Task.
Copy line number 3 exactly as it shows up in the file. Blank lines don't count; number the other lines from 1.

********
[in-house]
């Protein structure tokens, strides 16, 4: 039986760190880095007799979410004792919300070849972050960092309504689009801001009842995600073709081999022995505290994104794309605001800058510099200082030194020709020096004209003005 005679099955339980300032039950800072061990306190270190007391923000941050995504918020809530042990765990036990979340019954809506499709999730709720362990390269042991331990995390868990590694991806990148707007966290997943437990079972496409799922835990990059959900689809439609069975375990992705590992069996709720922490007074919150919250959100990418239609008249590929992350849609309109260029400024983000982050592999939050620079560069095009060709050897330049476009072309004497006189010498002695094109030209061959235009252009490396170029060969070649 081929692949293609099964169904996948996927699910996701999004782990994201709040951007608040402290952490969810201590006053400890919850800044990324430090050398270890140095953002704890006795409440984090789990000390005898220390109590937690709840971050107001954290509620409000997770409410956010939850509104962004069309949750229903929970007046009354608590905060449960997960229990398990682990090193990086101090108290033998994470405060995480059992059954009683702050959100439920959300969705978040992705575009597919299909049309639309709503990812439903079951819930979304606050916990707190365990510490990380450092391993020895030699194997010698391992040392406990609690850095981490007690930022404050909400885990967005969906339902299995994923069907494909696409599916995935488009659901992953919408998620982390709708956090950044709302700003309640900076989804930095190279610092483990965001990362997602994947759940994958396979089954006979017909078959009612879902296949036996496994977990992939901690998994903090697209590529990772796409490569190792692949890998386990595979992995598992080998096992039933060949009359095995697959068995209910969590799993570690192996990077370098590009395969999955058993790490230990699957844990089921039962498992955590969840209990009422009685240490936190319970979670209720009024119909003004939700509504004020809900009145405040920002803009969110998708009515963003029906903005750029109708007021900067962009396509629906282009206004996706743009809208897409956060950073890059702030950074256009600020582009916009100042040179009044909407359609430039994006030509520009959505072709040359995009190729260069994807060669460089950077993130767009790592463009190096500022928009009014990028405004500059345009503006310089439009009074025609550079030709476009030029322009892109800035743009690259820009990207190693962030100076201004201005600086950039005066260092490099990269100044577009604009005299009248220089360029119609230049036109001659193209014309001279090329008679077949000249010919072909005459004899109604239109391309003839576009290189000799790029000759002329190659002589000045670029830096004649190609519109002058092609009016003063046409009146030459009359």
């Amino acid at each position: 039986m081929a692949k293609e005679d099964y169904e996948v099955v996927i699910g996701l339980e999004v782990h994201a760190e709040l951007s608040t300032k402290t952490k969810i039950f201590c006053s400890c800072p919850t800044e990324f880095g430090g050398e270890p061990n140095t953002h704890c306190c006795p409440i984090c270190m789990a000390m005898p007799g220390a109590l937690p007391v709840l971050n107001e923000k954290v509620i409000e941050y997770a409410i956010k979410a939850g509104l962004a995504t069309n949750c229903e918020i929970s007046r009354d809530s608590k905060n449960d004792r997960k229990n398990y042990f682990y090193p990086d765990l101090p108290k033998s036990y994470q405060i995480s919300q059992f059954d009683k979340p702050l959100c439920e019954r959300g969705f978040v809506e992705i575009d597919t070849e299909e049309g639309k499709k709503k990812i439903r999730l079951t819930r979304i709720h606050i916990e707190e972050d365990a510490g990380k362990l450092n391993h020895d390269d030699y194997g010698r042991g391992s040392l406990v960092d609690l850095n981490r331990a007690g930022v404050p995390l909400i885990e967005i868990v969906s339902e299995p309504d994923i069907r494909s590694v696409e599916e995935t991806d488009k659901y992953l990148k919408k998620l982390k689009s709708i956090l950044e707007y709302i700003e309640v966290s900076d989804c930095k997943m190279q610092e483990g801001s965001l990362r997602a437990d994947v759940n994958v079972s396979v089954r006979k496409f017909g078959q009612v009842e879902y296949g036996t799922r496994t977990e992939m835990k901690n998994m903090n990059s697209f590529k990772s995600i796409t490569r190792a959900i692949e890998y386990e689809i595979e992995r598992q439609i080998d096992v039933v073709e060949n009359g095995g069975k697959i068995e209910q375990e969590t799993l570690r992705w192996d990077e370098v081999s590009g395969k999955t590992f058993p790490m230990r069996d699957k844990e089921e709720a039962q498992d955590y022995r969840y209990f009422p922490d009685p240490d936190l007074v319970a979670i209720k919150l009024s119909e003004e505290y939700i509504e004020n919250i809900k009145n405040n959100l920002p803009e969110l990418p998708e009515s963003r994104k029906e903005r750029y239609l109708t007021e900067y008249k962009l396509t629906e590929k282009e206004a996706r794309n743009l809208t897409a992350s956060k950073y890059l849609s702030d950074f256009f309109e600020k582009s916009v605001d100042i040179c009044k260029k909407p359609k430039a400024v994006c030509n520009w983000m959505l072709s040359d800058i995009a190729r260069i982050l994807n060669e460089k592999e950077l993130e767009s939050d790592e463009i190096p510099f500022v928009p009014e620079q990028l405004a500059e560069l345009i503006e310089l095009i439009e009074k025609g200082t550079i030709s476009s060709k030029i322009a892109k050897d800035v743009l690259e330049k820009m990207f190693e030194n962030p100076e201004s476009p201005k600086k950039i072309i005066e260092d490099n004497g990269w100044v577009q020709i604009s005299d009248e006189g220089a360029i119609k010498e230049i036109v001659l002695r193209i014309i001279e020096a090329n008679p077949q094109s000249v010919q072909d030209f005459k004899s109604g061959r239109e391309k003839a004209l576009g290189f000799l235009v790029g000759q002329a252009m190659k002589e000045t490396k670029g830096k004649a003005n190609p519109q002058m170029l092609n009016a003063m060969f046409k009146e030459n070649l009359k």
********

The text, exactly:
């Amino acid at each position: 039986m081929a692949k293609e005679d099964y169904e996948v099955v996927i699910g996701l339980e999004v782990h994201a760190e709040l951007s608040t300032k402290t952490k969810i039950f201590c006053s400890c800072p919850t800044e990324f880095g430090g050398e270890p061990n140095t953002h704890c306190c006795p409440i984090c270190m789990a000390m005898p007799g220390a109590l937690p007391v709840l971050n107001e923000k954290v509620i409000e941050y997770a409410i956010k979410a939850g509104l962004a995504t069309n949750c229903e918020i929970s007046r009354d809530s608590k905060n449960d004792r997960k229990n398990y042990f682990y090193p990086d765990l101090p108290k033998s036990y994470q405060i995480s919300q059992f059954d009683k979340p702050l959100c439920e019954r959300g969705f978040v809506e992705i575009d597919t070849e299909e049309g639309k499709k709503k990812i439903r999730l079951t819930r979304i709720h606050i916990e707190e972050d365990a510490g990380k362990l450092n391993h020895d390269d030699y194997g010698r042991g391992s040392l406990v960092d609690l850095n981490r331990a007690g930022v404050p995390l909400i885990e967005i868990v969906s339902e299995p309504d994923i069907r494909s590694v696409e599916e995935t991806d488009k659901y992953l990148k919408k998620l982390k689009s709708i956090l950044e707007y709302i700003e309640v966290s900076d989804c930095k997943m190279q610092e483990g801001s965001l990362r997602a437990d994947v759940n994958v079972s396979v089954r006979k496409f017909g078959q009612v009842e879902y296949g036996t799922r496994t977990e992939m835990k901690n998994m903090n990059s697209f590529k990772s995600i796409t490569r190792a959900i692949e890998y386990e689809i595979e992995r598992q439609i080998d096992v039933v073709e060949n009359g095995g069975k697959i068995e209910q375990e969590t799993l570690r992705w192996d990077e370098v081999s590009g395969k999955t590992f058993p790490m230990r069996d699957k844990e089921e709720a039962q498992d955590y022995r969840y209990f009422p922490d009685p240490d936190l007074v319970a979670i209720k919150l009024s119909e003004e505290y939700i509504e004020n919250i809900k009145n405040n959100l920002p803009e969110l990418p998708e009515s963003r994104k029906e903005r750029y239609l109708t007021e900067y008249k962009l396509t629906e590929k282009e206004a996706r794309n743009l809208t897409a992350s956060k950073y890059l849609s702030d950074f256009f309109e600020k582009s916009v605001d100042i040179c009044k260029k909407p359609k430039a400024v994006c030509n520009w983000m959505l072709s040359d800058i995009a190729r260069i982050l994807n060669e460089k592999e950077l993130e767009s939050d790592e463009i190096p510099f500022v928009p009014e620079q990028l405004a500059e560069l345009i503006e310089l095009i439009e009074k025609g200082t550079i030709s476009s060709k030029i322009a892109k050897d800035v743009l690259e330049k820009m990207f190693e030194n962030p100076e201004s476009p201005k600086k950039i072309i005066e260092d490099n004497g990269w100044v577009q020709i604009s005299d009248e006189g220089a360029i119609k010498e230049i036109v001659l002695r193209i014309i001279e020096a090329n008679p077949q094109s000249v010919q072909d030209f005459k004899s109604g061959r239109e391309k003839a004209l576009g290189f000799l235009v790029g000759q002329a252009m190659k002589e000045t490396k670029g830096k004649a003005n190609p519109q002058m170029l092609n009016a003063m060969f046409k009146e030459n070649l009359k």